review by Dan Lybarger, 13 October 2000
Watching the current remake of
the 1970 British classic Get
Carter is like eating a piece of chocolate-covered broccoli:
these two "great tastes" do not "taste great"
together. The remake is nothing more than a grim story about a
gangster investigating his brotherís death laced with Touched
by an Angel sentimentality.
The 2000 version gets off to a bad
start and, unlike its protagonist, never recovers. The original
theme music mixes badly with director Stephen Kayís (The
Last Time I Committed Suicide) MTV-indebted visuals.
Stalloneís muscular physique, shades, tattoos and goatee beard
might intimidate some, but his brooding attitude seems all wrong.
Unlike his mushmouthed peer, Arnold Schwartzenegger (who radiates a
confident charisma that makes up for missing dramatic chops),
Stallone constantly seems to have to prove his toughness. In the
process, he comes across like a muscle-bound geek. The acting skills
he demonstrated in Copland
are almost never in evidence here.
Itís a rare occurrence when a
movieís leading man is continually upstaged by entire supporting
cast, but thatís exactly what happens in the "Millenium
Edition" of Get Carter.
When Jack Carter (Stallone) finds out that his clean-living brother
has died mysteriously in a messy drunk driving incident, he heads to
Seattle to pay his respects. The ideal picture Jack envisioned of
his brotherís life is not matching with the facts. Jackís
widowed sister-in-law (a sadly underutilized Miranda Richardson)
admits to having differences with her husband and is barely on
speaking terms with her daughter (Sheís
All Thatís Rachel Leigh Cook). His late brotherís bar is
co-owned by an evasive fellow (the original Jack Carter, Michael
Caine), who never gives Jack the details he requests. The gangster
quickly discovers that Seattle can be just as corrupt as his
hometown, Las Vegas. Thereís a cyber-porn racket run by an
ex-gangster (Mickey Roarke) and secretly financed by a wimpy
computer tycoon (Alan Cumming). All of these people are hiding
something, and Jack finds himself carrying the double burden of
playing detective and staying alive as both Vegas and Seattle thugs
try to do him in.
With all of this activity, itís
hard to think of another movie where danger has looked more boring.
The original film had a gritty, realistic feel that made the
outbursts of violence seem more shocking. When writer-director Mike
Hodges (Croupier) adapted
Ted Lewisí novel for the 1970 version, he changed the amorphous
setting to Newcastle, England. As a result, the dense rundown
atmosphere gave the story an entirely new level of tension. Hodges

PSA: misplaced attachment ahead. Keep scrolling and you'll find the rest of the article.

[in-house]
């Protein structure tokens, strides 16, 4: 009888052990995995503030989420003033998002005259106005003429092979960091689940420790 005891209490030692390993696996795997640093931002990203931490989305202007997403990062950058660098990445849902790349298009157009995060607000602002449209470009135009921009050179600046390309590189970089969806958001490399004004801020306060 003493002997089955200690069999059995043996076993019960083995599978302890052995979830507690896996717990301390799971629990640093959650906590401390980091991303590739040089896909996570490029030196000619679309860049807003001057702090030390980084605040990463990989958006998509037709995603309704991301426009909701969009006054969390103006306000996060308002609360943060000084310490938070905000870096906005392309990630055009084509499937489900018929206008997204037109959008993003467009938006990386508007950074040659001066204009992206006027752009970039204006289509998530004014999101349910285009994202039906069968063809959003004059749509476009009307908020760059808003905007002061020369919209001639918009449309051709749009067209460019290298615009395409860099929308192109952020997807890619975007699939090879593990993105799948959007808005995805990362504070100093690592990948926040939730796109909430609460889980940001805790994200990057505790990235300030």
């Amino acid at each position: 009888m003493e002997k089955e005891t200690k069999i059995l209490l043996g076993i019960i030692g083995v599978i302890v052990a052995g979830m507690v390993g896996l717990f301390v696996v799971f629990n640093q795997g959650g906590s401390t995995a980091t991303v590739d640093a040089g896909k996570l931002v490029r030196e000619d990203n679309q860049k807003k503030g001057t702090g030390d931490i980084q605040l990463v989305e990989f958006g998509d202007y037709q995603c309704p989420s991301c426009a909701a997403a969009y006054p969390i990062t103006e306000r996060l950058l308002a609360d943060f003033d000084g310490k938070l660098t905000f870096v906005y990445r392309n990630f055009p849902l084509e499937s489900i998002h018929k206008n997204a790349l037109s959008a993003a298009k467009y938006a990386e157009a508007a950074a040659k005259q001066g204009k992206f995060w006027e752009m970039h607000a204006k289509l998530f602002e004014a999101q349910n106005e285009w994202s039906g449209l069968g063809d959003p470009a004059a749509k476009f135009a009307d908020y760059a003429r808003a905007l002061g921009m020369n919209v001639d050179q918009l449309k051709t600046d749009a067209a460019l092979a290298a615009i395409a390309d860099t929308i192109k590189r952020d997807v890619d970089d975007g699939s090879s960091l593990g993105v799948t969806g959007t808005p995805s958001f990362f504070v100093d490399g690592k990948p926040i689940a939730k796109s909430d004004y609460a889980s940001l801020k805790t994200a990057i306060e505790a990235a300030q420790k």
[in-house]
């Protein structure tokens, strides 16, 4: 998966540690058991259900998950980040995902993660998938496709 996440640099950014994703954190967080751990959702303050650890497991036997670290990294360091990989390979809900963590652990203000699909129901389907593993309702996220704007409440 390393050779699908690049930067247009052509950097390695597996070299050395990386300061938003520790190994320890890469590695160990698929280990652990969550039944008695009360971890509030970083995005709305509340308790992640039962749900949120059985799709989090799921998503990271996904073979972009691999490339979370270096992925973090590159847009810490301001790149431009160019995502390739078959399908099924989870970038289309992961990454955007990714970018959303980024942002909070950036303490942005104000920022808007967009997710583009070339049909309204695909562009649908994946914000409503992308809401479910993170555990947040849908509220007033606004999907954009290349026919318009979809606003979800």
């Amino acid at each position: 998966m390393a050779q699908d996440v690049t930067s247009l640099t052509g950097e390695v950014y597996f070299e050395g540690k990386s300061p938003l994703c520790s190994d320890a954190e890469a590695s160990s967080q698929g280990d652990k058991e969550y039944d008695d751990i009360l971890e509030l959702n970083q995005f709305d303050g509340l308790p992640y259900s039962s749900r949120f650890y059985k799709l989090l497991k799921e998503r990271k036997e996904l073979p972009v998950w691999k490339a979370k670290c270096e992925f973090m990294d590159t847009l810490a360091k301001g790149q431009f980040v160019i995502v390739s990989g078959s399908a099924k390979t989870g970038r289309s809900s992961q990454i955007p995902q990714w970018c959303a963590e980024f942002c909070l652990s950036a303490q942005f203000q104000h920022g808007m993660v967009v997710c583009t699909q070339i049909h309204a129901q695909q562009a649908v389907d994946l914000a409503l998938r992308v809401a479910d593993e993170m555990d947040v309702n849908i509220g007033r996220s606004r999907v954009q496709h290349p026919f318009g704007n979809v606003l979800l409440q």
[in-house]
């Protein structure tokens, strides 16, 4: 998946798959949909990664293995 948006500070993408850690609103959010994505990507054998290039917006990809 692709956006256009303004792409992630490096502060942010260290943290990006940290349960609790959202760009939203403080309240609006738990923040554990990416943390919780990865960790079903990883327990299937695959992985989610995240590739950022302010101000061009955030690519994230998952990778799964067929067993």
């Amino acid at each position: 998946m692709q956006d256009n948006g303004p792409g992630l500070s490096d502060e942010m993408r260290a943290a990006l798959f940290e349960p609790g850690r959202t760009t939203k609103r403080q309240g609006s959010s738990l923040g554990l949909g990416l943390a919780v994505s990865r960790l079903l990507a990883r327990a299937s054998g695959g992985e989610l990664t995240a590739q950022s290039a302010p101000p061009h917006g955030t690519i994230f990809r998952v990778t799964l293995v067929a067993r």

captured the city so well, that a viewer feels like he or she can
find their way around the town without having to use a map. In the
new version, screenwriter David McKenna (American
History X and the insufferable Body
Shots) moves the backdrop to the Space Needle City and reveals:
- It rains a lot there.
- King County residents drink lots of
- Many cyber geeks call Seattle
- The communityís computer tycoons accumulated their wealth through unseemly means.
Because it dwells in a
stereotypical version of the city (that could have been written by
anyone who had never set foot in the city), Get
Carter is never believable or involving. Kay edits and shoots
the movie in a stylized "I want to John Woo when I grow
up" mode that makes everything seem even more phony. McKenna
makes things even worse by plagiarizing many of Hodgesí best
lines. Caineís bitter unrepentant attitude made the hard lines
frightening. When Cain describes another manís eyes as looking
like "p**s holes in the snow, a viewer recoils in fear. When
Stallone flatly mumbles, "cat p**s in the snow," one
giggles. Casting Caine in the new movie,only reminds us that, even
after all of these years, he is more intimidating and charming on
screen than Stallone will ever be.
The new version follows the
previous storyline closely. This is another mistake because Hodges
used the early portions of his version to soften up the audience
before he went in for the kill. Kay attempts to make an action film
out of this story, but the slow pace, and his sloppy staging blunt
his efforts. Kay comes up with dozens of gorgeous blue-tinted
images, but he canít edit car chases to save his life. Even when
there are only two vehicles, these scenes are hard to follow.
The executives who backed this
movie can be understood for wanting to change Hodgesí grim tale
into a crowd-pleaser. Why back a big-budget movie that will alienate
squeamish viewers like the 1970-version did? Unfortunately, by
taking away Jack Carterís meanness and unquenchable libido (the
original featured a delightfully ghastly scene where Caine has phone
sex with one woman as another sits in front of him), the new movie
reduces him to a boring thug. Without the morbidity, thereís not
enough action or anything else to hold oneís interest. The
original film, despite its grit, pleased enough people to have a
cult following and to be voted by the British Film Institute as the
sixteenth best British film ever made (The
Third Man was number one). The new film pleases no one.
There is a silver lining here.
Hodgeís original has just come out on a stacked DVD, so that
viewers can finally see Get Carter in its widescreen glory and can even listen to Hodgesí
audio commentary. The new version of Get
Carter should get lost.
Rachel Leigh Cook
Based on the